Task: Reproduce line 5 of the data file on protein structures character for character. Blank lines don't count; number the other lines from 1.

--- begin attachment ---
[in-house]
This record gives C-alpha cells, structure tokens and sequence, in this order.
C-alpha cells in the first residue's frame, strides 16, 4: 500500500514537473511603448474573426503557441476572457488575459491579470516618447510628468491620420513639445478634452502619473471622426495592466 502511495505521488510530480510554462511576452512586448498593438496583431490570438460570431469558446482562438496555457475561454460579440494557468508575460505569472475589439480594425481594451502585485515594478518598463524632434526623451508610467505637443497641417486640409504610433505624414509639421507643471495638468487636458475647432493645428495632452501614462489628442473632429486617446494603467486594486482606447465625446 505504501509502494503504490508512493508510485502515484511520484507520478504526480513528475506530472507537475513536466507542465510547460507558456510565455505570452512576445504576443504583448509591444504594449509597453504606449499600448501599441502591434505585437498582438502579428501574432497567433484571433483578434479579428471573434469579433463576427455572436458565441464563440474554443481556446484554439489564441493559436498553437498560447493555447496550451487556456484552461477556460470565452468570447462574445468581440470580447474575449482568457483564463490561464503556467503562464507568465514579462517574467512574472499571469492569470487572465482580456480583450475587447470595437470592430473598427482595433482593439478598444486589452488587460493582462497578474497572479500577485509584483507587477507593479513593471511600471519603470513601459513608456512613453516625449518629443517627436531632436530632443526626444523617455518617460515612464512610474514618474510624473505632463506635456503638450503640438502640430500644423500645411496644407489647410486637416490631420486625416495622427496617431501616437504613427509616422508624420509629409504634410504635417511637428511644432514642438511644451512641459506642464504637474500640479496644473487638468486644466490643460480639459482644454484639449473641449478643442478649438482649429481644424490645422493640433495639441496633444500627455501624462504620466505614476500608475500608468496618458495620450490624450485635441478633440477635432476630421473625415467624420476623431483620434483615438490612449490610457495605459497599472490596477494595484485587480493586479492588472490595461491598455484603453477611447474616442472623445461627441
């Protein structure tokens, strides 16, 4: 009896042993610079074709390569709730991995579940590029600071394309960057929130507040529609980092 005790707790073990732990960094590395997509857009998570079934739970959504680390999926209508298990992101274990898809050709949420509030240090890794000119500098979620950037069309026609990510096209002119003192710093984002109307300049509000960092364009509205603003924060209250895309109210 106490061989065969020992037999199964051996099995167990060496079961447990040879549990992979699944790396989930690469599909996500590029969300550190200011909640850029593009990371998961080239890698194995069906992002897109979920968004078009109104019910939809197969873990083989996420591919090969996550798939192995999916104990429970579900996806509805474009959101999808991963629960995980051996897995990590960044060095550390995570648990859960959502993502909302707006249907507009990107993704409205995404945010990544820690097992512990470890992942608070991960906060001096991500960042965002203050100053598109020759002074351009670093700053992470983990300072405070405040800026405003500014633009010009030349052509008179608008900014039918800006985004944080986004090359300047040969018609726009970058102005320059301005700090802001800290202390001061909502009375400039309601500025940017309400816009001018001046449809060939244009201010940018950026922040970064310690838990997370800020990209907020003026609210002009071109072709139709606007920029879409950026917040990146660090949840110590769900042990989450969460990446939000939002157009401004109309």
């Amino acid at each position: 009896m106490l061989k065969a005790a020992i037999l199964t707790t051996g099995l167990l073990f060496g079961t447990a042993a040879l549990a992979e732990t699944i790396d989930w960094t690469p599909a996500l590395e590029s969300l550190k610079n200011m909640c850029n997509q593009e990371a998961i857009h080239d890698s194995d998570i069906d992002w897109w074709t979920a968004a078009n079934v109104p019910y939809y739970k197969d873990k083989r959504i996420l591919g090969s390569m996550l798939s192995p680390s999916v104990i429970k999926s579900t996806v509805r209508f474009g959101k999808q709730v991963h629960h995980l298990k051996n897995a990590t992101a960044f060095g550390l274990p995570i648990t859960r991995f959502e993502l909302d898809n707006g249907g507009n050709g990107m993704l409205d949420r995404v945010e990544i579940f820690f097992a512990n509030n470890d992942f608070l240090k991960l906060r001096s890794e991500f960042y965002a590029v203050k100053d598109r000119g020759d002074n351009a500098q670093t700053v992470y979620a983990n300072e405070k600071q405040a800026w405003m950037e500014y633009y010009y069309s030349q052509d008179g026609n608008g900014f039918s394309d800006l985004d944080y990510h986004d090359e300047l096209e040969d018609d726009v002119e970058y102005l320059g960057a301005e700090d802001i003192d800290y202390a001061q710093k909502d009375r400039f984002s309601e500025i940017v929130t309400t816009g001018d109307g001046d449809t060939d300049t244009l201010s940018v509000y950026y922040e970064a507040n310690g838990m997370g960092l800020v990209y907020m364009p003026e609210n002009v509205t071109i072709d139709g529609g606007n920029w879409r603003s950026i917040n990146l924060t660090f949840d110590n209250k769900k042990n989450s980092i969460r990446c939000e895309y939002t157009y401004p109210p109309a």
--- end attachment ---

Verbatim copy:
């Amino acid at each position: 009896m106490l061989k065969a005790a020992i037999l199964t707790t051996g099995l167990l073990f060496g079961t447990a042993a040879l549990a992979e732990t699944i790396d989930w960094t690469p599909a996500l590395e590029s969300l550190k610079n200011m909640c850029n997509q593009e990371a998961i857009h080239d890698s194995d998570i069906d992002w897109w074709t979920a968004a078009n079934v109104p019910y939809y739970k197969d873990k083989r959504i996420l591919g090969s390569m996550l798939s192995p680390s999916v104990i429970k999926s579900t996806v509805r209508f474009g959101k999808q709730v991963h629960h995980l298990k051996n897995a990590t992101a960044f060095g550390l274990p995570i648990t859960r991995f959502e993502l909302d898809n707006g249907g507009n050709g990107m993704l409205d949420r995404v945010e990544i579940f820690f097992a512990n509030n470890d992942f608070l240090k991960l906060r001096s890794e991500f960042y965002a590029v203050k100053d598109r000119g020759d002074n351009a500098q670093t700053v992470y979620a983990n300072e405070k600071q405040a800026w405003m950037e500014y633009y010009y069309s030349q052509d008179g026609n608008g900014f039918s394309d800006l985004d944080y990510h986004d090359e300047l096209e040969d018609d726009v002119e970058y102005l320059g960057a301005e700090d802001i003192d800290y202390a001061q710093k909502d009375r400039f984002s309601e500025i940017v929130t309400t816009g001018d109307g001046d449809t060939d300049t244009l201010s940018v509000y950026y922040e970064a507040n310690g838990m997370g960092l800020v990209y907020m364009p003026e609210n002009v509205t071109i072709d139709g529609g606007n920029w879409r603003s950026i917040n990146l924060t660090f949840d110590n209250k769900k042990n989450s980092i969460r990446c939000e895309y939002t157009y401004p109210p109309a």